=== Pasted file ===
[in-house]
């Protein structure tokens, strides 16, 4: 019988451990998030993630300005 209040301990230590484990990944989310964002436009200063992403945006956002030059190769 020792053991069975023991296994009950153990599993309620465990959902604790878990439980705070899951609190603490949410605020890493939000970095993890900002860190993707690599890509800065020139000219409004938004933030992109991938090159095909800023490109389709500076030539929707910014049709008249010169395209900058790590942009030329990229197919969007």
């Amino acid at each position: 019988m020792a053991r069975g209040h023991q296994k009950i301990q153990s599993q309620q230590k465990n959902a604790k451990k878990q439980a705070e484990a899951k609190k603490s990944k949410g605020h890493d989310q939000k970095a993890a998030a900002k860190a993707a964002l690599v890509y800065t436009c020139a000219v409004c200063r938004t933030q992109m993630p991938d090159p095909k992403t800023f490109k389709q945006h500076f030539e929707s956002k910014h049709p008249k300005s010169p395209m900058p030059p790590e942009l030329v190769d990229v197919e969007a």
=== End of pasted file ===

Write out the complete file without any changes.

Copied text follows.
[in-house]
């Protein structure tokens, strides 16, 4: 019988451990998030993630300005 209040301990230590484990990944989310964002436009200063992403945006956002030059190769 020792053991069975023991296994009950153990599993309620465990959902604790878990439980705070899951609190603490949410605020890493939000970095993890900002860190993707690599890509800065020139000219409004938004933030992109991938090159095909800023490109389709500076030539929707910014049709008249010169395209900058790590942009030329990229197919969007």
């Amino acid at each position: 019988m020792a053991r069975g209040h023991q296994k009950i301990q153990s599993q309620q230590k465990n959902a604790k451990k878990q439980a705070e484990a899951k609190k603490s990944k949410g605020h890493d989310q939000k970095a993890a998030a900002k860190a993707a964002l690599v890509y800065t436009c020139a000219v409004c200063r938004t933030q992109m993630p991938d090159p095909k992403t800023f490109k389709q945006h500076f030539e929707s956002k910014h049709p008249k300005s010169p395209m900058p030059p790590e942009l030329v190769d990229v197919e969007a």